Monday, January 20, 2014

Elephant and Piggie, by Mo Willems

I am seriously behind on my reviews, have a ton of stuff I read over the holidays to post about, but I'm going to procrastinate a little longer because I have to post about the new books I just bought at Kidsbooks' annual sale (every year in January, like a little extra dose of Christmas, just when you thought it was all over!)

I was familiar with Mo Willem from the Pigeon and the Knuffle Bunny picture books, classics all, but my sister introduced me to his Elephant and Piggie early reader books. They are so funny! Funny up there with Captain Underpants, which if you know me you'll know means they are sidesplittingly hilarious in all kinds of brilliant ways. Just look at the facial expressions on Gerald the elephant and his friend Piggie: such simple line drawings convey so much emotion. And I bet you can't look at these pages without your lips starting to twitch:

 Willems plays with absurdity, with character, with the fourth wall (the one between the audience and the stage), with convention, with imagination, with moral choices (Should I Share My Ice Cream? The answer is yes, but not for the reasons you might expect). And he respects children. Kids get irony, probably better than us stultified adults. These books are quintessentially silly, but they're the farthest thing from dumb.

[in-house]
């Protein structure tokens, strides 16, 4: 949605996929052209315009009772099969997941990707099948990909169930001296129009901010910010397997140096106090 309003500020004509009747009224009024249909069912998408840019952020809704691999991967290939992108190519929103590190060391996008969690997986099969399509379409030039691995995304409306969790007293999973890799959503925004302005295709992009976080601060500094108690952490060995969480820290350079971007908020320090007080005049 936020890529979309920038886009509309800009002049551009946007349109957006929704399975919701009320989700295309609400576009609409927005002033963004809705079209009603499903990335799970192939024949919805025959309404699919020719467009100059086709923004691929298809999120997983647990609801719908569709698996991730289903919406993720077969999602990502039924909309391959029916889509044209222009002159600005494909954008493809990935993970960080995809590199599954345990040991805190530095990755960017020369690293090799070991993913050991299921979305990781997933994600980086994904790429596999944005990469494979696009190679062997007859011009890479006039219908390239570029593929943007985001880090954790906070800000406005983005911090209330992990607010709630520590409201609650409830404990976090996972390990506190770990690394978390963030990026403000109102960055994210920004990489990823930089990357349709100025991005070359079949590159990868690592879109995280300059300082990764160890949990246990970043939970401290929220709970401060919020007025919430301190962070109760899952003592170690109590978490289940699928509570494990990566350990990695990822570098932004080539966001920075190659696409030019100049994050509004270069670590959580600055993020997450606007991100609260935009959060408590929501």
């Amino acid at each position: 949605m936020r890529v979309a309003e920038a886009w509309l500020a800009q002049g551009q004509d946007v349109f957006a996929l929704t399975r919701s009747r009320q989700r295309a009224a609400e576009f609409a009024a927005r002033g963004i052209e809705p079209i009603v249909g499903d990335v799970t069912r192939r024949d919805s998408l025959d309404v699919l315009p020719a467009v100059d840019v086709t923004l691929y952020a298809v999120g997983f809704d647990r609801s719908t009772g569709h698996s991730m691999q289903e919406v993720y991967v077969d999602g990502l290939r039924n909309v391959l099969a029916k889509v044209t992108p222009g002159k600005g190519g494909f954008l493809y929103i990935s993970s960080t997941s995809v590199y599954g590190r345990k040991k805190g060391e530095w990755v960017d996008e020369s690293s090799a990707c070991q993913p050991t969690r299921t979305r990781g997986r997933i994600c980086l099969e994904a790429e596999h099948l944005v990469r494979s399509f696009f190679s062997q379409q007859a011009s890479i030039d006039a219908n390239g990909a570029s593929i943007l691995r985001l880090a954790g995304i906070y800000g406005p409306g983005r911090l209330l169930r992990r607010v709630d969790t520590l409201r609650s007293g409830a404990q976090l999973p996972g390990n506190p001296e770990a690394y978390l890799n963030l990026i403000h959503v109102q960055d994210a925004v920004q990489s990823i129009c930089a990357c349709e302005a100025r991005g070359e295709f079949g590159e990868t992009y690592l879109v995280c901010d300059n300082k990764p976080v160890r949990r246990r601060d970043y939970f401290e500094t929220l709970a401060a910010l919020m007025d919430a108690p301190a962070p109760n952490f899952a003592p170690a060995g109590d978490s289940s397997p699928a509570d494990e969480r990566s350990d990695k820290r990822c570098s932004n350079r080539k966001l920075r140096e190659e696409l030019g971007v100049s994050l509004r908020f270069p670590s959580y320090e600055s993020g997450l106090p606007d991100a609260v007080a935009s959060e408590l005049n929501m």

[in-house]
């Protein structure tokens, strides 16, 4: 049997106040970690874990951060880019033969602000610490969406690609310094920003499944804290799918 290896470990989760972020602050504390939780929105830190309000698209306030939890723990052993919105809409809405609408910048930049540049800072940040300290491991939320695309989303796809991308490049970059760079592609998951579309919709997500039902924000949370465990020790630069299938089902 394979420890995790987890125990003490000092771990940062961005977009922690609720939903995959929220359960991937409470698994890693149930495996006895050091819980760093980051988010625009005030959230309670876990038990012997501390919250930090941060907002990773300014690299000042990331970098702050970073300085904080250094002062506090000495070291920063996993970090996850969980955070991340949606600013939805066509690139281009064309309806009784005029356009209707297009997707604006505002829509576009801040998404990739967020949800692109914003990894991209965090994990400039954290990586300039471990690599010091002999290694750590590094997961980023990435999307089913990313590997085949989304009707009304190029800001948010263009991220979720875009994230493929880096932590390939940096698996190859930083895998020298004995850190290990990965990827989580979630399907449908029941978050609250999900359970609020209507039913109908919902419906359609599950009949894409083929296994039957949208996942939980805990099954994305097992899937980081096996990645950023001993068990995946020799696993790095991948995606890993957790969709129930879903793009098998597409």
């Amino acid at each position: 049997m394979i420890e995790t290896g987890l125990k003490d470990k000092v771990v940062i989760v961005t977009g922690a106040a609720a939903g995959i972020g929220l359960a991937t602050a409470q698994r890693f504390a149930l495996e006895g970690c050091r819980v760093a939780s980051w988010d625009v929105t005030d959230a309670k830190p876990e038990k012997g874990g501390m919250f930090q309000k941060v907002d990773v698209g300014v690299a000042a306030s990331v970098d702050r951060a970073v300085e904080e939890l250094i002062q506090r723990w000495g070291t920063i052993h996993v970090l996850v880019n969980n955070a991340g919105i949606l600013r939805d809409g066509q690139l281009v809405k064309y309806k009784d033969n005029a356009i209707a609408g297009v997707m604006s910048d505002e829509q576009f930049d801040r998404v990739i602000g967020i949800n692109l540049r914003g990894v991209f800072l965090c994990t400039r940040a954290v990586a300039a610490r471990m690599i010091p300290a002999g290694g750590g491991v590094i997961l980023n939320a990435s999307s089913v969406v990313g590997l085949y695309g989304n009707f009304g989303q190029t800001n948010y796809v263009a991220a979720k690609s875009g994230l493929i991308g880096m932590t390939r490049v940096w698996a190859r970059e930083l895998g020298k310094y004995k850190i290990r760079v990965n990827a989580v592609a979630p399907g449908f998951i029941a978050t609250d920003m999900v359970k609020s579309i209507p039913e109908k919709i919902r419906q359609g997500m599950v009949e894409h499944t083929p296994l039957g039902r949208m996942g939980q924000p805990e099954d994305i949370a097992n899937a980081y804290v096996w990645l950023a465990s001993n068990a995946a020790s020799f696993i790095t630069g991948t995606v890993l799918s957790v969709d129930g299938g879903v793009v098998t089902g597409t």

Elephant and Piggie are refreshing to the soul. I restrained myself and only got three this time, but I think I may end up collecting the whole pack.

Neil Gaiman was my other purchase, but I'm going to save him for next week's Marvelous Middle-Grade Monday. (This post would have been an MMGM if I had gotten my URL to Shannon Messenger in time! Go see her blog today for other great middle-grade reads.)


  1. I LOVE Elephant and Piggie so much-- PURE GENIUS. Some are better than others (we just got "I'm a Frog" here, but it doesn't hold a candle to, like, "We are in a Book" or "There is a Bird on Your Head!"), but when you consider how brilliant it is to convey much of ANYTHING with such simple illustrations and vocabulary, they're just MIND-bogglingly good. "Should I Share My Ice Cream?" by the way, is in our public library with a little memorial book plate inside it from my kids and I, to the anonymous lady who paid for our ice cream last summer. So it has a special place in my heart. :)

    1. There is a Bird on Your Head sounds awesome; it's the one I want to get next. I just love that there are people in the world with this kind of sense of humour. Gives me faith in humanity!